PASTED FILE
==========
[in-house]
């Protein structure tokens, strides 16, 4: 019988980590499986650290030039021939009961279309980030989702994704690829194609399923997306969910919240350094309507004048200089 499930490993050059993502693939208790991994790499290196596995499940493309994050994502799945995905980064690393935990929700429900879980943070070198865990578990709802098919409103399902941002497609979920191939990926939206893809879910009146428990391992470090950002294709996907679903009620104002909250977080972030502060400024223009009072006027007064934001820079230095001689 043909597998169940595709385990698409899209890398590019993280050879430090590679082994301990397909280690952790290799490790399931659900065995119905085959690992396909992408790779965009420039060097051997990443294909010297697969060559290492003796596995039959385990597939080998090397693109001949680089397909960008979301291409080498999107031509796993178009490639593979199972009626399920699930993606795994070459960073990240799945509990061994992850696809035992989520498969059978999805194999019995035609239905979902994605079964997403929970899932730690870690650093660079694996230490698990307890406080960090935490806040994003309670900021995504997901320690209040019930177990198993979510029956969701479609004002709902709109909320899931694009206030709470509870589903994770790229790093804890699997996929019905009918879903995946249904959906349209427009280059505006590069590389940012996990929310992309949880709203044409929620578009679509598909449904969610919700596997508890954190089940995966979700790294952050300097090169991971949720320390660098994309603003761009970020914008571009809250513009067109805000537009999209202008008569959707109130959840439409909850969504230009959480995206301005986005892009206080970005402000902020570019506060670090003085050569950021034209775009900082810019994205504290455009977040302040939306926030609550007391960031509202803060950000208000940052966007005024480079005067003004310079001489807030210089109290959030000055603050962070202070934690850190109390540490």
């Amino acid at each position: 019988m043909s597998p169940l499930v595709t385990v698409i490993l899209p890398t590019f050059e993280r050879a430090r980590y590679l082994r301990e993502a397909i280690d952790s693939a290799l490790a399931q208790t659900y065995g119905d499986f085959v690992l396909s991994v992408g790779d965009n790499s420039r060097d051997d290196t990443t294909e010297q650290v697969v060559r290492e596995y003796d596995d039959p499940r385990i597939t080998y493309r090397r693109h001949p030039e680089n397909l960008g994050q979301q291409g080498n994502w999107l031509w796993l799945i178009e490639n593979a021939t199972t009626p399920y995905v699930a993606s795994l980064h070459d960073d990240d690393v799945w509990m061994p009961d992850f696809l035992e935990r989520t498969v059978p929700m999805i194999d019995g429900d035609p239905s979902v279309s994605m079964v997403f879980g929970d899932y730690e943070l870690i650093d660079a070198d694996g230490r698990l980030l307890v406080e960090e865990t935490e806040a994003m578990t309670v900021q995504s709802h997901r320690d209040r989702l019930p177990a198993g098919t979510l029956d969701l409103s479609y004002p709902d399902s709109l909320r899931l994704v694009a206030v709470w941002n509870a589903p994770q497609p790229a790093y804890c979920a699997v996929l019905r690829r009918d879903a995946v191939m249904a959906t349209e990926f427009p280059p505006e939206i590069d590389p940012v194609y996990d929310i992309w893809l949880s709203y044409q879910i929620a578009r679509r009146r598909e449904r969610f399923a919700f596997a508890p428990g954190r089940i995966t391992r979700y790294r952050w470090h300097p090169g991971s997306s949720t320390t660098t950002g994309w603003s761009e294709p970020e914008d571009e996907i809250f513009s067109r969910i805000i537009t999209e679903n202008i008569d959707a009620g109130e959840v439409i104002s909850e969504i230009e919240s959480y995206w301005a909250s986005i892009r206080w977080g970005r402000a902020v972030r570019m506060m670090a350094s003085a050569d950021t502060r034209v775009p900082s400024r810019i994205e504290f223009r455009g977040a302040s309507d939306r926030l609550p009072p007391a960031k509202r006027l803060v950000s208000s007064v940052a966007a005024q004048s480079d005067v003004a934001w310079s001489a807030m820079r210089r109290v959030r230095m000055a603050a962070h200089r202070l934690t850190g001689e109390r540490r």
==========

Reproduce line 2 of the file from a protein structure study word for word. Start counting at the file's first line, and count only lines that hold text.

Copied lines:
């Protein structure tokens, strides 16, 4: 019988980590499986650290030039021939009961279309980030989702994704690829194609399923997306969910919240350094309507004048200089 499930490993050059993502693939208790991994790499290196596995499940493309994050994502799945995905980064690393935990929700429900879980943070070198865990578990709802098919409103399902941002497609979920191939990926939206893809879910009146428990391992470090950002294709996907679903009620104002909250977080972030502060400024223009009072006027007064934001820079230095001689 043909597998169940595709385990698409899209890398590019993280050879430090590679082994301990397909280690952790290799490790399931659900065995119905085959690992396909992408790779965009420039060097051997990443294909010297697969060559290492003796596995039959385990597939080998090397693109001949680089397909960008979301291409080498999107031509796993178009490639593979199972009626399920699930993606795994070459960073990240799945509990061994992850696809035992989520498969059978999805194999019995035609239905979902994605079964997403929970899932730690870690650093660079694996230490698990307890406080960090935490806040994003309670900021995504997901320690209040019930177990198993979510029956969701479609004002709902709109909320899931694009206030709470509870589903994770790229790093804890699997996929019905009918879903995946249904959906349209427009280059505006590069590389940012996990929310992309949880709203044409929620578009679509598909449904969610919700596997508890954190089940995966979700790294952050300097090169991971949720320390660098994309603003761009970020914008571009809250513009067109805000537009999209202008008569959707109130959840439409909850969504230009959480995206301005986005892009206080970005402000902020570019506060670090003085050569950021034209775009900082810019994205504290455009977040302040939306926030609550007391960031509202803060950000208000940052966007005024480079005067003004310079001489807030210089109290959030000055603050962070202070934690850190109390540490």